Gift for a dog


25 Best Dog Christmas Gifts

by Jessi Larson

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Christmas gifts for dogs are one of the most fun things you can shop for this holiday season – or at least that’s how we feel here at My Dog’s Name.

Dogs are so full of excitement and joy already, and seeing them enjoy a special new toy or treat is such a magnificent moment of bliss.

As the holidays near, we’ve gathered inspiration as you shop for that special dog your life.

25 Best Christmas Gifts for Dogs

Our list of the 25 best Christmas gifts for dogs includes a variety of ideas for dogs of all sizes. Some challenge your dog mentally, physically or both, while others appeal to your dog’s ever-present appetite.

As the clock counts down to Christmas, you don’t want to delay finding the perfect gift for the dog in your life.

1. ZippyPaws Holiday Reindeer Hide and Seek Plush Toy

This interactive plush puzzle toy challenges your dog mentally and physically, all while being one of the most adorable things we’ve ever seen.

How it works is that you put the plush, squeaky reindeer toys in the Christmas-themed container and task your dog with finding a way to pull them out. Dogs love to bury their noses in the burrow to dig out the super-cute critters. You can also drop in a few treats for added fun.

When it comes to dog Christmas gifts, it doesn’t get more charming than this.

The only downside about this cute Christmas dog toy is that it’s geared toward small and medium dogs only, leaving out the big guys.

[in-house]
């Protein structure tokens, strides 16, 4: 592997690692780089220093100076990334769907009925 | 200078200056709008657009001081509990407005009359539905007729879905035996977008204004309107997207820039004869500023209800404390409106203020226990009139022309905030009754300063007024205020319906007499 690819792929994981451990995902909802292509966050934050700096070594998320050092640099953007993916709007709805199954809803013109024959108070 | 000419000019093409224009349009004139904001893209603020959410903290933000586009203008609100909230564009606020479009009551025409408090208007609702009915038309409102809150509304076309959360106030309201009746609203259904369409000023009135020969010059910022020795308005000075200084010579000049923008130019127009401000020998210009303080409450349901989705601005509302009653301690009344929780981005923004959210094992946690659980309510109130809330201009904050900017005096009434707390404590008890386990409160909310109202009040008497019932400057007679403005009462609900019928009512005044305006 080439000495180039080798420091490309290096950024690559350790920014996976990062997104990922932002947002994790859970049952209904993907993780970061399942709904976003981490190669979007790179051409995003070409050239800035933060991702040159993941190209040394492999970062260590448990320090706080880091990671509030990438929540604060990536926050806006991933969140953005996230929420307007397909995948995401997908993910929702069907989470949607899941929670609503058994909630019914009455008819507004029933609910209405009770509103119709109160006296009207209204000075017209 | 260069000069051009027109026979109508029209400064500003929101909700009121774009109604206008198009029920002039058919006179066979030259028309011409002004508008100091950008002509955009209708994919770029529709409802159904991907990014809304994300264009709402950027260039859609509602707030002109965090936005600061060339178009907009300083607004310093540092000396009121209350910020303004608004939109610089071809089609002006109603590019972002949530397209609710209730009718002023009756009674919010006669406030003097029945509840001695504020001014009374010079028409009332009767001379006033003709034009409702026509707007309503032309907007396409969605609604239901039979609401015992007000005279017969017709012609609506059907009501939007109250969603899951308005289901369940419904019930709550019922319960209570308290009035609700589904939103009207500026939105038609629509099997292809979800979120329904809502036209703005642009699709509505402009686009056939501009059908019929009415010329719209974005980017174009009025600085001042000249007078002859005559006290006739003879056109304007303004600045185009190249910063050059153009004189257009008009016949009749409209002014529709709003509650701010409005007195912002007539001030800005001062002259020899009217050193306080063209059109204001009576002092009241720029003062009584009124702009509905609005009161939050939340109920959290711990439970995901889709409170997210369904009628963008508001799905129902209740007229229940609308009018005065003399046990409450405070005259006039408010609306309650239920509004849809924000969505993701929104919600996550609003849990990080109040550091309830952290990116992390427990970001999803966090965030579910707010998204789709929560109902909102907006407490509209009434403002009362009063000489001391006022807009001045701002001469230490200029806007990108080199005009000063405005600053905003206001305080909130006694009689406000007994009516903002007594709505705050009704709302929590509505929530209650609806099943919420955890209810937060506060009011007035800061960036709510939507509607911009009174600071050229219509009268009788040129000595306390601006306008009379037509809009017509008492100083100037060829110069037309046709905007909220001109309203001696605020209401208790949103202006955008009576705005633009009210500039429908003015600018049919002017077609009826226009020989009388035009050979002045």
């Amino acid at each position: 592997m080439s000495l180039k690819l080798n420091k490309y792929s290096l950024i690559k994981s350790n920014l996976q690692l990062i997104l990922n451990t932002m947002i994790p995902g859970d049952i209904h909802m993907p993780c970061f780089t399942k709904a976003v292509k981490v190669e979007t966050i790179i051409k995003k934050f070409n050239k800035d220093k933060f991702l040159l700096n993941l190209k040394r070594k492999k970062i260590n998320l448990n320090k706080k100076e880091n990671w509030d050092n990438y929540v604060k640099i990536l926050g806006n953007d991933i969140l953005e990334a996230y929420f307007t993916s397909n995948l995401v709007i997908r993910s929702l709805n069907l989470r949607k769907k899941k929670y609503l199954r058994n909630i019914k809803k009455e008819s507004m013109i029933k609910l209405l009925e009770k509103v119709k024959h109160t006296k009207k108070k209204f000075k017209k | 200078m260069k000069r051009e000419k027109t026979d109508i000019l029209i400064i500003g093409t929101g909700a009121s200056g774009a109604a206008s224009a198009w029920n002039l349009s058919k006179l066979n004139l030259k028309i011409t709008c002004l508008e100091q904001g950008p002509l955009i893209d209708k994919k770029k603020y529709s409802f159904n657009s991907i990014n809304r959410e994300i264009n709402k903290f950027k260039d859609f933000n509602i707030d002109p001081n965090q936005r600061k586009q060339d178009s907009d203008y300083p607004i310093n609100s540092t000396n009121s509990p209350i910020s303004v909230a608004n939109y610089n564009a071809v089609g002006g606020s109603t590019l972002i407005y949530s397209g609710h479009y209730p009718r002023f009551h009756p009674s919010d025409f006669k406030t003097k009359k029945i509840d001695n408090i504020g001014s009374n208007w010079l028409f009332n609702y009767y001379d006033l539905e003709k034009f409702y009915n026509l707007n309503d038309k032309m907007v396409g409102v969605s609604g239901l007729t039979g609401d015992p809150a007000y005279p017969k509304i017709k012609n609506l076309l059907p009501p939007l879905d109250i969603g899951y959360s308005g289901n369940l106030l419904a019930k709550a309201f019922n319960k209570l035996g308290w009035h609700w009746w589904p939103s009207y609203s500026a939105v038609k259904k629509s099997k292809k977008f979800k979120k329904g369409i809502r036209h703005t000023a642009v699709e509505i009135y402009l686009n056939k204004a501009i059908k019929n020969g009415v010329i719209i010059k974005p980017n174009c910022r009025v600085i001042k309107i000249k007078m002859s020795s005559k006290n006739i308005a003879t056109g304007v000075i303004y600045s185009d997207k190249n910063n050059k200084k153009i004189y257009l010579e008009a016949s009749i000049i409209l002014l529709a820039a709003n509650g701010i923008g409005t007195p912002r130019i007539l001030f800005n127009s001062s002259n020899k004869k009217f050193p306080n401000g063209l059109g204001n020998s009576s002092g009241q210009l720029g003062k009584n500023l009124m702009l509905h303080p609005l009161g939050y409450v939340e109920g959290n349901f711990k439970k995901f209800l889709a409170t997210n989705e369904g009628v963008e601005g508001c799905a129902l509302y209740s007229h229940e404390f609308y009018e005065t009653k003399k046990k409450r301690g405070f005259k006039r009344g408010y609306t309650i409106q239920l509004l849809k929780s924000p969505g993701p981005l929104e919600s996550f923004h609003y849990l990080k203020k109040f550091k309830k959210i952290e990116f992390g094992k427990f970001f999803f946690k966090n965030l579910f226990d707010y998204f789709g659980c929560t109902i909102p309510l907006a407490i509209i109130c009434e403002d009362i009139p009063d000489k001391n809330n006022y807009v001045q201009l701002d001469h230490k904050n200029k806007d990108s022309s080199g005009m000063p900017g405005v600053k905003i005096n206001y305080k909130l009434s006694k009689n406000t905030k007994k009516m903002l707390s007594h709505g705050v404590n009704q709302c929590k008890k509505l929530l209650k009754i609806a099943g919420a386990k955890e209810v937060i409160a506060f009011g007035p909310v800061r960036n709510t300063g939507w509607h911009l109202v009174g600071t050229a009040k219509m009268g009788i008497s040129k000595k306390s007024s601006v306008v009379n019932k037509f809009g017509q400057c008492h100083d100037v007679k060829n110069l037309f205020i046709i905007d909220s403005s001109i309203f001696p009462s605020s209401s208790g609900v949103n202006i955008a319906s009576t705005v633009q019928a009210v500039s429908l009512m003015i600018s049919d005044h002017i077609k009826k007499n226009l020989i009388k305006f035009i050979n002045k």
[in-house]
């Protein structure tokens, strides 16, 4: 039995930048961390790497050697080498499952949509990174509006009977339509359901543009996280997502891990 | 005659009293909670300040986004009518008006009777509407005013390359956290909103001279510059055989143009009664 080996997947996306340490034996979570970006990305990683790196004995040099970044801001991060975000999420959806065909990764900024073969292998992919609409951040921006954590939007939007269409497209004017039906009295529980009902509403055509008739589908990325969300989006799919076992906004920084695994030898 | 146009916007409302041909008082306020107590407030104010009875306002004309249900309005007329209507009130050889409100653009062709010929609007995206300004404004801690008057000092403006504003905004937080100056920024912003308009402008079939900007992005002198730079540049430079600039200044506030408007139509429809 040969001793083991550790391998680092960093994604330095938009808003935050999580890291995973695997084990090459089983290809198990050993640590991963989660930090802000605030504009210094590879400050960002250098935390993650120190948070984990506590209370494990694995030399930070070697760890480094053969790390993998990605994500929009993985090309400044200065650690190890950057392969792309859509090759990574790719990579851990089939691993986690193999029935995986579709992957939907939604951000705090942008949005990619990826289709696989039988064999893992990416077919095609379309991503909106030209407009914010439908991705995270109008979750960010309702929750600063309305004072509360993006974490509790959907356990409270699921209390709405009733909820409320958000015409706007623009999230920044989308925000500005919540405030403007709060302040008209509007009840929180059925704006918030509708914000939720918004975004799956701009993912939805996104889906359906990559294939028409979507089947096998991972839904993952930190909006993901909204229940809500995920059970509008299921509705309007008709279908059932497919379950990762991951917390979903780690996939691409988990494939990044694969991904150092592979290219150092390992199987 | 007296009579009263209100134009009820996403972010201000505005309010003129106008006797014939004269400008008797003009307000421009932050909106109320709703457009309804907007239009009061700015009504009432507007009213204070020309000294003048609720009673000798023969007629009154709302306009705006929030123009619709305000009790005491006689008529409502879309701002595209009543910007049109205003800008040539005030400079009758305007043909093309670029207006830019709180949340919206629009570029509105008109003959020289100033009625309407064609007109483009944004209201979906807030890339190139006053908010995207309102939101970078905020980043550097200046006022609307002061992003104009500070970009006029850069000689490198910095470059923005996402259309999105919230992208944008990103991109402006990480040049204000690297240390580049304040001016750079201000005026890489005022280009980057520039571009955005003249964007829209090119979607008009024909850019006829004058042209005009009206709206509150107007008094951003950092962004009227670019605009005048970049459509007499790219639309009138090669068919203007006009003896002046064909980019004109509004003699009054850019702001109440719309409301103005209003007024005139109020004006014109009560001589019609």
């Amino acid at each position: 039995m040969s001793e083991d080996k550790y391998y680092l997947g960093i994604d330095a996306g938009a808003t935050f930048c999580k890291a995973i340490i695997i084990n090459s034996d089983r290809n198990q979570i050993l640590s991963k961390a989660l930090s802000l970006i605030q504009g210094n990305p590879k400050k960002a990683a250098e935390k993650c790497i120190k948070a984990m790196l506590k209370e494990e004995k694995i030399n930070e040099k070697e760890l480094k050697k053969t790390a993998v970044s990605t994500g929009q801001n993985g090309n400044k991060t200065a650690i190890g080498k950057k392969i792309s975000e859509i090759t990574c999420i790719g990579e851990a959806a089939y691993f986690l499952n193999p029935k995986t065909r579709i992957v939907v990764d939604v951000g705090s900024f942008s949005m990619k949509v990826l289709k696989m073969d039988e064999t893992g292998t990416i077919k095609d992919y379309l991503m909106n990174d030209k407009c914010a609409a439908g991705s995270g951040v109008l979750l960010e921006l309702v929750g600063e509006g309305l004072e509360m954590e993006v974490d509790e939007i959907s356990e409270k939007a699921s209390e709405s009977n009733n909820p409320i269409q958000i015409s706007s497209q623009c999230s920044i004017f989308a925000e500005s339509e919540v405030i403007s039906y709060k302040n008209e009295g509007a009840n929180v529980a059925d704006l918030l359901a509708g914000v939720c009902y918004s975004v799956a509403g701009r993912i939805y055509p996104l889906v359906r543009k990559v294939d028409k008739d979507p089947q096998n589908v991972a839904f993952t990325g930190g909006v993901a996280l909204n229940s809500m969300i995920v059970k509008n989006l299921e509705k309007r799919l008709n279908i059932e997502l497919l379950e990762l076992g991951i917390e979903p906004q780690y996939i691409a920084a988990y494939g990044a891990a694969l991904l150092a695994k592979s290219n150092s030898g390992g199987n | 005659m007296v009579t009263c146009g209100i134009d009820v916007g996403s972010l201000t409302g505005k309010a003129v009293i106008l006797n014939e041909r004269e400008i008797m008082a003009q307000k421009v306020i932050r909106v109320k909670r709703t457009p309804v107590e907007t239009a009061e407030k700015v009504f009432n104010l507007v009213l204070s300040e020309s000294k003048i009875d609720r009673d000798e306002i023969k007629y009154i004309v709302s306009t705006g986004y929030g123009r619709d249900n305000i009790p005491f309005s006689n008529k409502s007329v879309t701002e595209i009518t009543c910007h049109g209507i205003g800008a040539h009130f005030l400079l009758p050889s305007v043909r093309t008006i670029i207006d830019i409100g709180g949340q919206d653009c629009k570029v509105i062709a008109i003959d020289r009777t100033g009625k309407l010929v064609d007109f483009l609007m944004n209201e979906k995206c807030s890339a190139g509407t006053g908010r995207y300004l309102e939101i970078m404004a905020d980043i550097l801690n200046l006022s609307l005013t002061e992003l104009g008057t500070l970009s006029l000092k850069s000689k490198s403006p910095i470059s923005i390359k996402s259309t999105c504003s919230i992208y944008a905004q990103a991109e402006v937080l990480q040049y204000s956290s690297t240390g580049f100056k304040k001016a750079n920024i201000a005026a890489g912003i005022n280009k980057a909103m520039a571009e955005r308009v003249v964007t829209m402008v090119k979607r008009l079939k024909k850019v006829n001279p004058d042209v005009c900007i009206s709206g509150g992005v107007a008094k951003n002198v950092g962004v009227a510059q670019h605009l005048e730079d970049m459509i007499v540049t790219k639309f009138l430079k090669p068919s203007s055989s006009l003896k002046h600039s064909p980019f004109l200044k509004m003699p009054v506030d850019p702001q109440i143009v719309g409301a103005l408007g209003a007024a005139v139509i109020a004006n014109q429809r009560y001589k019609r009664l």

Any pup parent with a large dog who is reading this right now can anticipate the destruction that would take place if they gave their dog this cute, delicate toy!

But don’t worry, we have lots of other dog Christmas gifts on the list that are great for the big boys and girls.

2. Subscription to BarkBox

You’ve probably heard of BarkBox before. If not, here’s the lowdown: It’s a subscription service where every month a box full of cool dog treats and toys is delivered to your doorstep. The box includes 4-6 items curated from their current collection.

When you get started, you can pick your dog’s size so all the treats and toys fit your pup just right.

What we love about this is that it’s a fun surprise for dogs and pup parents alike. Getting a delivery every month is exciting! And it’s also a convenient way to try out new treats and toys that you probably never would have heard of.

Buy it now

3. Bubbletastic Bacon Bubble Machine for Dogs

Bacon-flavored bubbles? This might just be one of the coolest Christmas gifts for dogs we’ve come across.

Dogs just love to chase and chomp bubbles, and let’s be honest, it’s a whole lot of fun to watch. It’s the gift that keeps on giving.

To get started, you load up the Bubbletastic Bacon Bubble Machine with the safe, 100% non-toxic solution, turn it on and sit back and watch your dog go crazy trying to catch the yummy bubbles.

This is an awesome gift that’s very different from the standard array of bones, balls and plush toys.

4. KONG Wubba Ballistic Friends

A list of the best Christmas gifts for dogs isn’t complete without something from KONG, the creator of innovative, durable dog toys that we at My Dog’s Name absolutely adore.

The KONG Wubba Ballistic Friends are a cute and tough interactive squeak toy that challenges your pup physically. Each toy is covered with durable, reinforced nylon for added toughness, which is great for the vigorous chewers.